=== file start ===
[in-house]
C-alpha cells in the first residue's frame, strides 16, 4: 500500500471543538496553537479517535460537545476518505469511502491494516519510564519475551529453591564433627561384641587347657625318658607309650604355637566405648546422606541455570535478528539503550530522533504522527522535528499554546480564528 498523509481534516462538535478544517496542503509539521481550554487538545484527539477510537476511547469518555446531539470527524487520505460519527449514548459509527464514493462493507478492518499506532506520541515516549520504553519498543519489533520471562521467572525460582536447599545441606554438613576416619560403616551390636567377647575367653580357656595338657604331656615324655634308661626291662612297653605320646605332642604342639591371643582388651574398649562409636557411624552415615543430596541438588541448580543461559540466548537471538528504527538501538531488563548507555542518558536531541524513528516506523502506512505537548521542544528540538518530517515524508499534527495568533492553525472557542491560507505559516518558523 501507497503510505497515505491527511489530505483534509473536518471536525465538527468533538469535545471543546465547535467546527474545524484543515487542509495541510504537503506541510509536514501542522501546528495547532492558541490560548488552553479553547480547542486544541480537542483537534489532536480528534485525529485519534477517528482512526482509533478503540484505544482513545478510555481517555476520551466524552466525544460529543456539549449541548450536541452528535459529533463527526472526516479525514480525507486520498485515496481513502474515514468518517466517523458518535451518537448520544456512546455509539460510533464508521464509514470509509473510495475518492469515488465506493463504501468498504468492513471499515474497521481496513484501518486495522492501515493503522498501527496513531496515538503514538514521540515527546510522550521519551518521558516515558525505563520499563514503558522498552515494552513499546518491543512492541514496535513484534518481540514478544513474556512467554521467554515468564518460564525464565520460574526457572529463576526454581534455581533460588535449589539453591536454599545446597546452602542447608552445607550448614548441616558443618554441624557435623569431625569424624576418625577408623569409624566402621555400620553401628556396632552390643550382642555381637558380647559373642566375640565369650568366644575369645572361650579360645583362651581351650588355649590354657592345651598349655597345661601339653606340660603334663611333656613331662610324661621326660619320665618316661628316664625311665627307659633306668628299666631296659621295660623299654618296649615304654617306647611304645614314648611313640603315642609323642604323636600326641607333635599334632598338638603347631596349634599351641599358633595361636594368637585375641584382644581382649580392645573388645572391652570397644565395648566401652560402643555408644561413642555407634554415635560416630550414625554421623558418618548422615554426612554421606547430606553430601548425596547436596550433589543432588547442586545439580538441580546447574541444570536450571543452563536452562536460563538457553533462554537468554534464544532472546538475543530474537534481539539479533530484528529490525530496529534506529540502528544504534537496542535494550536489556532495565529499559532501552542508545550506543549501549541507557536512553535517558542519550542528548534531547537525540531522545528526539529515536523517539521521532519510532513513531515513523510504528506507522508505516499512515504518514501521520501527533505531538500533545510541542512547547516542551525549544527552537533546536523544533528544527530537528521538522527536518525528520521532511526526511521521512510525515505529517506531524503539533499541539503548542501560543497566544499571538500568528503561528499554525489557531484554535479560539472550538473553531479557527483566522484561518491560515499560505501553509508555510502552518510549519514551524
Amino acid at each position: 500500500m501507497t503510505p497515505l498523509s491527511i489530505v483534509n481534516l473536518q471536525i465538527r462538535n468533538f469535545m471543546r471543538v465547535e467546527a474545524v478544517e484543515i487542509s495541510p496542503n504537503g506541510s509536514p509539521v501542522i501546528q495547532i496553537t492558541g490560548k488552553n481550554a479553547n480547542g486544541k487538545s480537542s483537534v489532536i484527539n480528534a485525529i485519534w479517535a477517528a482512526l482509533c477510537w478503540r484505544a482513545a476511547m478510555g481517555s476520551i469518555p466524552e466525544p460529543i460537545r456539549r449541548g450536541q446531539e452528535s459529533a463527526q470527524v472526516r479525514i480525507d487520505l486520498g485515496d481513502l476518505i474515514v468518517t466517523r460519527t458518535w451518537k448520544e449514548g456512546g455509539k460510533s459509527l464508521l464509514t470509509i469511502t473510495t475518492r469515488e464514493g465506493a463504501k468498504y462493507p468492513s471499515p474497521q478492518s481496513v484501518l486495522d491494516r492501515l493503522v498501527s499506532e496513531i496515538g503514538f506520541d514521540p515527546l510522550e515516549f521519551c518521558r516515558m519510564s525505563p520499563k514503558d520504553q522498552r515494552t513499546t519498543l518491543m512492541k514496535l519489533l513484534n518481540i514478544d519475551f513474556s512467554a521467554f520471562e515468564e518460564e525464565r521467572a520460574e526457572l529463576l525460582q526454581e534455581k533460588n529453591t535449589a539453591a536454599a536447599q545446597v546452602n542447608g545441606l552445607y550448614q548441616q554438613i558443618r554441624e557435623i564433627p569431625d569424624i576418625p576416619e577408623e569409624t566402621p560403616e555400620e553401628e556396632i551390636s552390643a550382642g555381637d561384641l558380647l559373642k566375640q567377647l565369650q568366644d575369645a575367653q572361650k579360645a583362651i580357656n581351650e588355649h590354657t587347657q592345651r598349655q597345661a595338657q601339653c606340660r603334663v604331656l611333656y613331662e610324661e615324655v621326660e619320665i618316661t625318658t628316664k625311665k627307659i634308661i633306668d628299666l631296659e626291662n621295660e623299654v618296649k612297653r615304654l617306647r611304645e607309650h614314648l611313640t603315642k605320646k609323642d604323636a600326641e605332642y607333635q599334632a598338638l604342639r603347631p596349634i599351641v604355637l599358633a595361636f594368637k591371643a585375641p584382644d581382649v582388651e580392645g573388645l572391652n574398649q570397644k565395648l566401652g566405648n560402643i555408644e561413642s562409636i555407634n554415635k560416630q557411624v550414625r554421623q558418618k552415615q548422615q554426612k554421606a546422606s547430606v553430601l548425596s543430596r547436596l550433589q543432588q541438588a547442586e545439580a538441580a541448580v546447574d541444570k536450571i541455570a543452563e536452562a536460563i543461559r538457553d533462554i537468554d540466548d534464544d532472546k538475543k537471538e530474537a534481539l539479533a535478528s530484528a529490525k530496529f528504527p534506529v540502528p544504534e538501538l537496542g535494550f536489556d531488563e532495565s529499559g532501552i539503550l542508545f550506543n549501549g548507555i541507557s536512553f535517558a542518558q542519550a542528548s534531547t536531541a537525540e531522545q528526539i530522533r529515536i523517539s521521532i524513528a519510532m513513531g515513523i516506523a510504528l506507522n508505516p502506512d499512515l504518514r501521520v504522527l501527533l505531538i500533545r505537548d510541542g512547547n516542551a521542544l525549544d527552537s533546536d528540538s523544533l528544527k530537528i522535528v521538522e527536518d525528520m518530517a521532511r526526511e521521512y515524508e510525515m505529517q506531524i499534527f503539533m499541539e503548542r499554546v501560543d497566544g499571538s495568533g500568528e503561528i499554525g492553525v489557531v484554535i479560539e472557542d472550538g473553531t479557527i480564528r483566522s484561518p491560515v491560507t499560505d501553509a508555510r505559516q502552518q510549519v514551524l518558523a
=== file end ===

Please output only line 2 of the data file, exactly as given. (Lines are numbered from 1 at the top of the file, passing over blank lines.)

C-alpha cells in the first residue's frame, strides 16, 4: 500500500471543538496553537479517535460537545476518505469511502491494516519510564519475551529453591564433627561384641587347657625318658607309650604355637566405648546422606541455570535478528539503550530522533504522527522535528499554546480564528 498523509481534516462538535478544517496542503509539521481550554487538545484527539477510537476511547469518555446531539470527524487520505460519527449514548459509527464514493462493507478492518499506532506520541515516549520504553519498543519489533520471562521467572525460582536447599545441606554438613576416619560403616551390636567377647575367653580357656595338657604331656615324655634308661626291662612297653605320646605332642604342639591371643582388651574398649562409636557411624552415615543430596541438588541448580543461559540466548537471538528504527538501538531488563548507555542518558536531541524513528516506523502506512505537548521542544528540538518530517515524508499534527495568533492553525472557542491560507505559516518558523 501507497503510505497515505491527511489530505483534509473536518471536525465538527468533538469535545471543546465547535467546527474545524484543515487542509495541510504537503506541510509536514501542522501546528495547532492558541490560548488552553479553547480547542486544541480537542483537534489532536480528534485525529485519534477517528482512526482509533478503540484505544482513545478510555481517555476520551466524552466525544460529543456539549449541548450536541452528535459529533463527526472526516479525514480525507486520498485515496481513502474515514468518517466517523458518535451518537448520544456512546455509539460510533464508521464509514470509509473510495475518492469515488465506493463504501468498504468492513471499515474497521481496513484501518486495522492501515493503522498501527496513531496515538503514538514521540515527546510522550521519551518521558516515558525505563520499563514503558522498552515494552513499546518491543512492541514496535513484534518481540514478544513474556512467554521467554515468564518460564525464565520460574526457572529463576526454581534455581533460588535449589539453591536454599545446597546452602542447608552445607550448614548441616558443618554441624557435623569431625569424624576418625577408623569409624566402621555400620553401628556396632552390643550382642555381637558380647559373642566375640565369650568366644575369645572361650579360645583362651581351650588355649590354657592345651598349655597345661601339653606340660603334663611333656613331662610324661621326660619320665618316661628316664625311665627307659633306668628299666631296659621295660623299654618296649615304654617306647611304645614314648611313640603315642609323642604323636600326641607333635599334632598338638603347631596349634599351641599358633595361636594368637585375641584382644581382649580392645573388645572391652570397644565395648566401652560402643555408644561413642555407634554415635560416630550414625554421623558418618548422615554426612554421606547430606553430601548425596547436596550433589543432588547442586545439580538441580546447574541444570536450571543452563536452562536460563538457553533462554537468554534464544532472546538475543530474537534481539539479533530484528529490525530496529534506529540502528544504534537496542535494550536489556532495565529499559532501552542508545550506543549501549541507557536512553535517558542519550542528548534531547537525540531522545528526539529515536523517539521521532519510532513513531515513523510504528506507522508505516499512515504518514501521520501527533505531538500533545510541542512547547516542551525549544527552537533546536523544533528544527530537528521538522527536518525528520521532511526526511521521512510525515505529517506531524503539533499541539503548542501560543497566544499571538500568528503561528499554525489557531484554535479560539472550538473553531479557527483566522484561518491560515499560505501553509508555510502552518510549519514551524